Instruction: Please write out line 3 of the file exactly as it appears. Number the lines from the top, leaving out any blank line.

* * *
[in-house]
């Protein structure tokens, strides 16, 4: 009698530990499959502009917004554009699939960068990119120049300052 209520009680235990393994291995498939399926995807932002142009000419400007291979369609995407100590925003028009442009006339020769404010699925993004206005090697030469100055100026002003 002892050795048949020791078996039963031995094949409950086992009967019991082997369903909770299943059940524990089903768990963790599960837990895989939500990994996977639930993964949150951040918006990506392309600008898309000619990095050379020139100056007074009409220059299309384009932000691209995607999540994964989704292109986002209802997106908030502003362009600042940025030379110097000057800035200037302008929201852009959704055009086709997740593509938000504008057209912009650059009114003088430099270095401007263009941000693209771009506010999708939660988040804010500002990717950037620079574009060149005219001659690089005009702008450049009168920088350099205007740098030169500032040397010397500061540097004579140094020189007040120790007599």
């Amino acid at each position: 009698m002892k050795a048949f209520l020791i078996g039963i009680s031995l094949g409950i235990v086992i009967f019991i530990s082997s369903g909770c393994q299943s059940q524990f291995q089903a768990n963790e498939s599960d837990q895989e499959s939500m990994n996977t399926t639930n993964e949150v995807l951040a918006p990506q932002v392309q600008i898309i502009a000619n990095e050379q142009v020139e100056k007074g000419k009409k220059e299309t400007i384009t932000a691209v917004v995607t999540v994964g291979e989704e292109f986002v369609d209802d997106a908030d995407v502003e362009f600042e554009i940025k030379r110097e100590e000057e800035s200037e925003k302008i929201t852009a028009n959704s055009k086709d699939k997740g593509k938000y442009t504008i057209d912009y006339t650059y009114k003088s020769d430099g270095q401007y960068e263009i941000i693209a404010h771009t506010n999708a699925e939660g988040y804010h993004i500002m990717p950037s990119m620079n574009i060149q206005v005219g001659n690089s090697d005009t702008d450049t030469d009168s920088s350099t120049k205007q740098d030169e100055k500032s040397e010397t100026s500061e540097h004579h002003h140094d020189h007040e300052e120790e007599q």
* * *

């Amino acid at each position: 009698m002892k050795a048949f209520l020791i078996g039963i009680s031995l094949g409950i235990v086992i009967f019991i530990s082997s369903g909770c393994q299943s059940q524990f291995q089903a768990n963790e498939s599960d837990q895989e499959s939500m990994n996977t399926t639930n993964e949150v995807l951040a918006p990506q932002v392309q600008i898309i502009a000619n990095e050379q142009v020139e100056k007074g000419k009409k220059e299309t400007i384009t932000a691209v917004v995607t999540v994964g291979e989704e292109f986002v369609d209802d997106a908030d995407v502003e362009f600042e554009i940025k030379r110097e100590e000057e800035s200037e925003k302008i929201t852009a028009n959704s055009k086709d699939k997740g593509k938000y442009t504008i057209d912009y006339t650059y009114k003088s020769d430099g270095q401007y960068e263009i941000i693209a404010h771009t506010n999708a699925e939660g988040y804010h993004i500002m990717p950037s990119m620079n574009i060149q206005v005219g001659n690089s090697d005009t702008d450049t030469d009168s920088s350099t120049k205007q740098d030169e100055k500032s040397e010397t100026s500061e540097h004579h002003h140094d020189h007040e300052e120790e007599q």